SpaceX’s Starship survives its return to Earth, making a demo landing on its fourth test

SpaceX’s massive Starship rocket survived re-entry into Earth’s atmosphere on Thursday and splashed down in the Indian Ocean as planned on its fourth test mission after launching from south Texas.

The two-stage spacecraft, which consisted of the Starship cruise ship mounted atop its towering super-heavy booster, broke up during a last-ditch attempt in March to survive atmospheric re-entry The earth is hot.

But the craft survived its reentry on Thursday, a SpaceX livestream showed.

“Despite the loss of many bricks and a damaged flap, the Starship landed smoothly in the ocean!” SpaceX CEO Elon Musk posted on social media after the accident.

The Starship, stacked on its Super Heavy booster, blasted off Thursday morning from the company’s Starbase launch site near Boca Chica Village on the Texas Gulf Coast. This is the latest test mission in Elon Musk’s company’s failed experimental rocket development campaign.

The rocket system’s first stage, called Super Heavy, separated from the Starship’s upper stage three minutes after flying dozens of miles above the ground, sending the Starship on its way toward space.

The Super Heavy returned to land and appeared to make a soft landing in the Gulf of Mexico. Meanwhile, the Starship blew up its own engines to begin its round-the-world journey toward the Indian Ocean, a trip lasting about 70 minutes.

There, it began a free fall back to Earth, where it endured the intense heat of atmospheric re-entry – the crucial moment that caused it to fail in March.

Designed to be cheaper and more powerful than SpaceX’s Falcon 9 rocket, Starship – nearly 400 feet (122 meters) tall – represents the future of the company’s dominant satellite and astronaut launch business. It will be used by NASA over the next few years to send the first astronauts to the moon since 1972.

Each Starship rocket reached its test target farther than previous tests before failing, either by exploding or disintegrating in the atmosphere.

The rocket’s first launch in April 2023 exploded minutes after liftoff about 25 miles (40 kilometers) above the ground. On a subsequent attempt in November, Starship reached space for the first time but exploded shortly afterward.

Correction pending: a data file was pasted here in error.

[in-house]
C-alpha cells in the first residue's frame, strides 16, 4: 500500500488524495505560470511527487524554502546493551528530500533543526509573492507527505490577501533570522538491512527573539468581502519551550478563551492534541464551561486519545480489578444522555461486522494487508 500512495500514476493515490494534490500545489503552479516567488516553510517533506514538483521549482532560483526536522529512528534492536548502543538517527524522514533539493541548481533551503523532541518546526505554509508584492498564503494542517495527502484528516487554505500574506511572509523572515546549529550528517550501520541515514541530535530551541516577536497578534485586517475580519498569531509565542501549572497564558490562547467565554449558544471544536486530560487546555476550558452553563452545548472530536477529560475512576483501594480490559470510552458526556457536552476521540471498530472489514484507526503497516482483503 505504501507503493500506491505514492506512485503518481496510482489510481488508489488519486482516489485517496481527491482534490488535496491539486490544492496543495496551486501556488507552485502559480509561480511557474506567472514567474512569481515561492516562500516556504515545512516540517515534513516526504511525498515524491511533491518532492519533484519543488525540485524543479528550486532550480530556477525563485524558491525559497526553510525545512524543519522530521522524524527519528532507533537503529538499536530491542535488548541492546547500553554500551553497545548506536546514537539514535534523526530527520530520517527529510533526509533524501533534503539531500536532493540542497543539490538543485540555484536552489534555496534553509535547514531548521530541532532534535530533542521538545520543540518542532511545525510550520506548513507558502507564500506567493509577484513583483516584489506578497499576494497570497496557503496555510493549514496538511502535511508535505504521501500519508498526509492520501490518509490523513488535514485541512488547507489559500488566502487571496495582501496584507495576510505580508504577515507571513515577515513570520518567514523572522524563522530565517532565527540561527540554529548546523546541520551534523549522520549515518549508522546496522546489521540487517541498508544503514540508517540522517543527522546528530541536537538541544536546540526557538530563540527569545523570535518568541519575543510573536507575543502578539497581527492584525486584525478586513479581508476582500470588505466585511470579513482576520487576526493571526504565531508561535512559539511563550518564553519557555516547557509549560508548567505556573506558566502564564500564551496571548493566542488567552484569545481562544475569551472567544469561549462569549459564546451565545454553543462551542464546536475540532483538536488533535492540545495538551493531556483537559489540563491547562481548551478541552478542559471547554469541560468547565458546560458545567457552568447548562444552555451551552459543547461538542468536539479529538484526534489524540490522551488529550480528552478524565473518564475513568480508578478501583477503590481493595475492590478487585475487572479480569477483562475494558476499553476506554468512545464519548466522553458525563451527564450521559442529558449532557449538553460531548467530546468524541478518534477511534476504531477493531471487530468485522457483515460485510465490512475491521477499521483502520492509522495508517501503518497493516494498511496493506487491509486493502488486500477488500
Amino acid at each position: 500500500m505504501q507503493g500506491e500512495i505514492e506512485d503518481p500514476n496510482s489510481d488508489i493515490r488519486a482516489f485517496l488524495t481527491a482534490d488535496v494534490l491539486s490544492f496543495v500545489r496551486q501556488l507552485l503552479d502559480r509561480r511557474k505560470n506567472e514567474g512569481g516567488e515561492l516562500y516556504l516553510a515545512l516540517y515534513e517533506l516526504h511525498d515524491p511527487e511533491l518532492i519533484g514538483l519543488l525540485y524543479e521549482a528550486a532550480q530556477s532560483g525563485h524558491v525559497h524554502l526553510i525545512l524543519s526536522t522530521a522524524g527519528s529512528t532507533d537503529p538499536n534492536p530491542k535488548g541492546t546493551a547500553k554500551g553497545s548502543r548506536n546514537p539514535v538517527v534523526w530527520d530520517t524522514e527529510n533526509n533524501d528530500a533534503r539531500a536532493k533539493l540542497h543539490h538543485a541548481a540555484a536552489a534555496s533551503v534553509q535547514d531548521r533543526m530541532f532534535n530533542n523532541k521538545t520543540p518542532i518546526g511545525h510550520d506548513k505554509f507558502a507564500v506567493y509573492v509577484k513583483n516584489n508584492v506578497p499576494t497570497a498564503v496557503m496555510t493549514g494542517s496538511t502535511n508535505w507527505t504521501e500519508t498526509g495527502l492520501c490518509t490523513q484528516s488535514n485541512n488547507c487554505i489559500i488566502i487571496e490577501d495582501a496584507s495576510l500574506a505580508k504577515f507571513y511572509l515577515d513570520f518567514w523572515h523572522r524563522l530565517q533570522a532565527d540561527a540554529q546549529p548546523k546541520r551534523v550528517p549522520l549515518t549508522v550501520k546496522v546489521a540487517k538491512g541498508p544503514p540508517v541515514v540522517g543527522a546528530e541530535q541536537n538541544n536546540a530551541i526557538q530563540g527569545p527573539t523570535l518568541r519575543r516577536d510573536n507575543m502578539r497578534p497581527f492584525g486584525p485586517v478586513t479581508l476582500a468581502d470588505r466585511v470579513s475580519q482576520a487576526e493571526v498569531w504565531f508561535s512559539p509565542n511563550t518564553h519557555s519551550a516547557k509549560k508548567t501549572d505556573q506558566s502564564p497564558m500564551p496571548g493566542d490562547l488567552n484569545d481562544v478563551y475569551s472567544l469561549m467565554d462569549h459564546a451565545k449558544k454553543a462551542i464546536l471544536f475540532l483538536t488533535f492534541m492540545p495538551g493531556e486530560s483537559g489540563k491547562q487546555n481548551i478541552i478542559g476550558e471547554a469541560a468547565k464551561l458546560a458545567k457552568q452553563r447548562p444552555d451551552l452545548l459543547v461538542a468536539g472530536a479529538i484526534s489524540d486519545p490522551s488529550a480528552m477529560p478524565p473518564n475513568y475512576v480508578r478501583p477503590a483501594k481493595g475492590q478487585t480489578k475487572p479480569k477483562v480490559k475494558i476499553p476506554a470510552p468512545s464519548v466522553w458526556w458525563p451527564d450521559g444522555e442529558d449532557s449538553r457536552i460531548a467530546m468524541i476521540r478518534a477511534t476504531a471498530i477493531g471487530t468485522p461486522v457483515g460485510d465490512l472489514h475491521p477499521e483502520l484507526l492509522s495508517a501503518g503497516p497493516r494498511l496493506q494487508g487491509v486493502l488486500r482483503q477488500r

During its most recent flight in March, the Starship went much farther and broke up in Earth’s atmosphere as it tried to reenter from space halfway around the world.

Thursday’s rocket flight was a repeat of the previous test but with the aim of going further.

The rocket is covered with hundreds of small black bricks designed to protect against the extremely high temperatures encountered when hurtling through Earth’s atmosphere at supersonic speeds.

“The main goal of this mission is to go deeper into the atmosphere during reentry, ideally through heating,” Musk, CEO of SpaceX, wrote on social media on Saturday. maximum”.

Much is riding on SpaceX’s development of Starship, which is being relied on by NASA as it aims to send astronauts to the moon by 2026 in competition with China, which plans to send astronauts from we get there in 2030. China has made some recent progress in its lunar program. , including a second landing on the far side of the moon during a sample recovery mission.

Although Starship’s development appears to be faster than other rocket programs, it is still slower than Musk originally envisioned. A Japanese billionaire who initially paid to fly Starship around the moon canceled his flight last week, citing schedule uncertainty.

And Musk’s push to quickly build Starship has endangered SpaceX workers in Texas and California, a Reuters investigation found.


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